14 December 2015

The Middle Class Isn't Disappearing. They're Becoming More Affluent.

The most absurd claims are being made about the above graph, made from census data found here. Simply put, people are claiming that this is further evidence that the middle class is disappearing. It's not.

What this data actually shows is that the middle class is getting richer. A lot richer. 

This data goes back to 1967 and it clearly shows two things: more people are rich and fewer people are poor.

The percentage of households making more than $100,000 a year has tripled. Tripled. (And yes. All of this data is inflation adjusted.)  In 1967, only 8.1% of households had incomes over $100,000 a year. By 2014, another 16.6% of the population had joined them, bringing their total to 24.7%.

The percentage of households making less than $50,000 has dropped from over half to well under half, from 58.2% of the population to only 46.8%, a drop of 11.4%. That, too, is progress.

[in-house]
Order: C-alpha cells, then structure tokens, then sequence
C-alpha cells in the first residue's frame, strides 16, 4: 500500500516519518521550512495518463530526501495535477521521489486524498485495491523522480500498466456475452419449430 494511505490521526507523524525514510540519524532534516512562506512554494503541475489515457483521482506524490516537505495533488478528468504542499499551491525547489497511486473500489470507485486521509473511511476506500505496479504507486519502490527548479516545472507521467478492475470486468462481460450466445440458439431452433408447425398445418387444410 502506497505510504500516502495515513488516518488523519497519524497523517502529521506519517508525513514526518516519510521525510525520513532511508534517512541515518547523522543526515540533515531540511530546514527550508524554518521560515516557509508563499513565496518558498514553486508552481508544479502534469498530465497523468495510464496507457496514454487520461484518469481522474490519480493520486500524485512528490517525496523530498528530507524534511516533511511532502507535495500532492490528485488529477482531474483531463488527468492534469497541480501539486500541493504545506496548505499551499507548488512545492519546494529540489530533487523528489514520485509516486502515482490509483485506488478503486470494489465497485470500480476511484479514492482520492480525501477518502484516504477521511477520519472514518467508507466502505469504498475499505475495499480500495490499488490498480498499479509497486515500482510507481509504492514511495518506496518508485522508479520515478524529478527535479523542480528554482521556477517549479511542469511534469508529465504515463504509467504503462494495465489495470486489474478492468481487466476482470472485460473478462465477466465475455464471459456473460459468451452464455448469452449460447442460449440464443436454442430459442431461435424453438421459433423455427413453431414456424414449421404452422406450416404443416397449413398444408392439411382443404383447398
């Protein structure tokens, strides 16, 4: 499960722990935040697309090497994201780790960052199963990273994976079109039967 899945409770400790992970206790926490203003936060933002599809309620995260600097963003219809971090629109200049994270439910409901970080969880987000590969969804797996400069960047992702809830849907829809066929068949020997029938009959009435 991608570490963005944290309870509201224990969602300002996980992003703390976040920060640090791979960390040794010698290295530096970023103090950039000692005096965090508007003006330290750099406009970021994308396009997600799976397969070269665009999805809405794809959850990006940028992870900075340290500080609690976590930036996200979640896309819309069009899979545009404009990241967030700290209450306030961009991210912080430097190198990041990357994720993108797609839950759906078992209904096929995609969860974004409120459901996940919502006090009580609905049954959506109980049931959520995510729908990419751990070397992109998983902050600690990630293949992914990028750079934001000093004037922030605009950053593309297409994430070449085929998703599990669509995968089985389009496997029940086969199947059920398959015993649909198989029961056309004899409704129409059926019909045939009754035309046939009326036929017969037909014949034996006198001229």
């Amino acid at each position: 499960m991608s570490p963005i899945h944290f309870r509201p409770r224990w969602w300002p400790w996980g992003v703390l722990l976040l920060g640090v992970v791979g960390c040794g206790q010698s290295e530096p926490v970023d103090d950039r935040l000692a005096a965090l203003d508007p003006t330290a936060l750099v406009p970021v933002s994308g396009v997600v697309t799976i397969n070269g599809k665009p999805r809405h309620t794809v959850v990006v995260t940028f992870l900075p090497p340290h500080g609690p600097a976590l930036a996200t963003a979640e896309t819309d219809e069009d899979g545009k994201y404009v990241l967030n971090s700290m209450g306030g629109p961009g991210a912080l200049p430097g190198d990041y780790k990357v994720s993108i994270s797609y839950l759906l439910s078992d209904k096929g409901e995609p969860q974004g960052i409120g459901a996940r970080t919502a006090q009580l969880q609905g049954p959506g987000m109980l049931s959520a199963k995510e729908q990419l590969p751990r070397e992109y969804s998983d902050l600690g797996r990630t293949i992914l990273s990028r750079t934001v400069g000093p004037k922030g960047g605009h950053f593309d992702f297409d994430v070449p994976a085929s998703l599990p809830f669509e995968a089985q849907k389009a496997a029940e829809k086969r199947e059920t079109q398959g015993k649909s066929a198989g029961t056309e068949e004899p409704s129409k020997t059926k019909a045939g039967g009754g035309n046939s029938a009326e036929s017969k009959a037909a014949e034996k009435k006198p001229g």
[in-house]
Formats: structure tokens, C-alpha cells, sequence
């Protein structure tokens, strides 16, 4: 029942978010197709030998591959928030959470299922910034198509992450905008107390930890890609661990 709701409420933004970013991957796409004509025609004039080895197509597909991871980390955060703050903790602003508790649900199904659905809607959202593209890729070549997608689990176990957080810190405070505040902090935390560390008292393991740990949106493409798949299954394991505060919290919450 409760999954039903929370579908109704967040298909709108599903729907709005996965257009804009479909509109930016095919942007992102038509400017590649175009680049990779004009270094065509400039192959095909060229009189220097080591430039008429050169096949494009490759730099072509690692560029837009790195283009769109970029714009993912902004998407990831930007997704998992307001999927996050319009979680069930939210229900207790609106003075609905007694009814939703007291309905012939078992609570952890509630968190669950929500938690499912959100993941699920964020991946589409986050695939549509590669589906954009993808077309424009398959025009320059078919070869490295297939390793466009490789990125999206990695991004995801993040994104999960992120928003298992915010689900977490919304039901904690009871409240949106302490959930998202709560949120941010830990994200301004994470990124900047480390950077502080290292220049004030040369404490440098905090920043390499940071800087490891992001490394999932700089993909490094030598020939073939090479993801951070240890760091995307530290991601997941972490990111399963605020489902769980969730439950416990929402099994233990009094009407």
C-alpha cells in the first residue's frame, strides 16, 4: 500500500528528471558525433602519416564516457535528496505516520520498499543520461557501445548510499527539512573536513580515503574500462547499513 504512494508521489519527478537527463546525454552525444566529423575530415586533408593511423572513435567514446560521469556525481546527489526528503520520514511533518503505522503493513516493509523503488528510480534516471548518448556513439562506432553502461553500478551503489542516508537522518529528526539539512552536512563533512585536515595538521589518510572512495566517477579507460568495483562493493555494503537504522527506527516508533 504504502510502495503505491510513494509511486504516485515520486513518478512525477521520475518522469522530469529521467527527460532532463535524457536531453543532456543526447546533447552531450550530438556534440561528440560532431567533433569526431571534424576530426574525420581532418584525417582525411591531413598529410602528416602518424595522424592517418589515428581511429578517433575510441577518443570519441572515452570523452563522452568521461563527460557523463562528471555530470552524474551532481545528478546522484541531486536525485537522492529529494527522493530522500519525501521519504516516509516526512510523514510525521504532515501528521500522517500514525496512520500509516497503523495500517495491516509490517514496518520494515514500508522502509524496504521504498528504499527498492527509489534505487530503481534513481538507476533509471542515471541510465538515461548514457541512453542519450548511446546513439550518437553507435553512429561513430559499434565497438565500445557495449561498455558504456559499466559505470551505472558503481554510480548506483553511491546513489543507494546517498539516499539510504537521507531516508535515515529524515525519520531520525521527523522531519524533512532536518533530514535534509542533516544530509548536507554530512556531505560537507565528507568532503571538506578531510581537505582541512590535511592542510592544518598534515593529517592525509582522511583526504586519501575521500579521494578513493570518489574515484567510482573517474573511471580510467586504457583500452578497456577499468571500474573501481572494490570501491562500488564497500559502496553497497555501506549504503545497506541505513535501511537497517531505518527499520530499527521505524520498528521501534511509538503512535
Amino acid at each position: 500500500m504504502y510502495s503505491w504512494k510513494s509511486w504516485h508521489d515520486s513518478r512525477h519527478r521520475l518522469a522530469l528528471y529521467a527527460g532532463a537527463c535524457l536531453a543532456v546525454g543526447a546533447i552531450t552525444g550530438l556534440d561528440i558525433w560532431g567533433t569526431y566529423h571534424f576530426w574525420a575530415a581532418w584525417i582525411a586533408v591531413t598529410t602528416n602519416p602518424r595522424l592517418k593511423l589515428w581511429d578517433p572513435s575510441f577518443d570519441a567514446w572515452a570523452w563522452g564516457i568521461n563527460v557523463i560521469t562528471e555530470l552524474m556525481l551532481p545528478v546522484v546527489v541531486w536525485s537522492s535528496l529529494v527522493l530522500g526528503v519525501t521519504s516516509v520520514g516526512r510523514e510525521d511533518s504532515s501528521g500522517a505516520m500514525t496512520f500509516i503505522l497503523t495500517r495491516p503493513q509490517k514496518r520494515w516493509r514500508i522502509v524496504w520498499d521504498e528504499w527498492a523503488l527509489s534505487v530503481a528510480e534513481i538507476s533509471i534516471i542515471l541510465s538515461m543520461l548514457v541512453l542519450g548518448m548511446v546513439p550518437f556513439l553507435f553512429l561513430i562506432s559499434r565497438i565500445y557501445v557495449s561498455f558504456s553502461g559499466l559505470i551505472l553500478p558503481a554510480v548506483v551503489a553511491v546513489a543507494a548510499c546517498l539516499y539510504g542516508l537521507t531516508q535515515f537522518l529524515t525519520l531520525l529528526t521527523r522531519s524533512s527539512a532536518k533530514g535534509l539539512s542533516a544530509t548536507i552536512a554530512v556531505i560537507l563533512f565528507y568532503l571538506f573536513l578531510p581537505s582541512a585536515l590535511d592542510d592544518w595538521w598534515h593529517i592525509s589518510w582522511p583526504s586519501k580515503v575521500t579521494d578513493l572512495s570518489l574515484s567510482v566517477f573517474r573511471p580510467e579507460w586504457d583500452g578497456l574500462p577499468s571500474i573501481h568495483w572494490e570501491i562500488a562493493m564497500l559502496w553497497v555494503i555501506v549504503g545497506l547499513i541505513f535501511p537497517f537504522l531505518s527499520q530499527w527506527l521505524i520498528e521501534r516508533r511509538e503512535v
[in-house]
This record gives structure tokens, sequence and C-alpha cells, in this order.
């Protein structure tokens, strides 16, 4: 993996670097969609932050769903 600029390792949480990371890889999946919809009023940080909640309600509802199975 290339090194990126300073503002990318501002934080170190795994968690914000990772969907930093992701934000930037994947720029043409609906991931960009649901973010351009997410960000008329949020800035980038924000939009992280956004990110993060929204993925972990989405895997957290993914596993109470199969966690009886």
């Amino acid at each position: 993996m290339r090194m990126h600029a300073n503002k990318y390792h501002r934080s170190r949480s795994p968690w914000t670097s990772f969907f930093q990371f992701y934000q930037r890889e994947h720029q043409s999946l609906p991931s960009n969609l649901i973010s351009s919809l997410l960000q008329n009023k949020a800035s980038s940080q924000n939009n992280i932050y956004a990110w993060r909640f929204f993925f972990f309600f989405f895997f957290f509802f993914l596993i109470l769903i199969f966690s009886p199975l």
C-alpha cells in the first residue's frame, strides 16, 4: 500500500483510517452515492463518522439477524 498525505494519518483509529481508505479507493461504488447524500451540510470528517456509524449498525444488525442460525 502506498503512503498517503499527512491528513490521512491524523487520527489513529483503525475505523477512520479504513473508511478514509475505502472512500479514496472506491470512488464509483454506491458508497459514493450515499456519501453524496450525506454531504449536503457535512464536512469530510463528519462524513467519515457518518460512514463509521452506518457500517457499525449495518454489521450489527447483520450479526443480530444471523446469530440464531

Finally, the percentage of households making $50,000 to $100,000 has also dropped, from 33.7% to 28.5%. That 5.2% of households joined the folks making more than $100,000, not the ones making less than $50,000. 

You can see in the above graph what's happened in the last half century. This graph focuses on cumulative change over time. 

The orange line - households making more than $100,000 a year - rose to include 16.6% more households than it did at the start. (And just before the Great Recession, it was up to 17.2% more.) 

The blue line - households making less than $50,000 a year - dropped by 11.4%. 

During that time, median household income rose from $44,284 to $53,657 and average income rose from $49,529 to $75.738 a year, increases of 20% and 50%. This even when the size of the average household has dropped by more than 12%. (From 1975 to 2014, household size has dropped from 2.89 persons per household to 2.54.)

I'm not sure how you misconstrue this sort of data into proof that things are getting worse but of course pundits on the right and left have done just that. I'm beginning to believe that there is no such thing as good news when your career depends on alarming the polity.

No comments: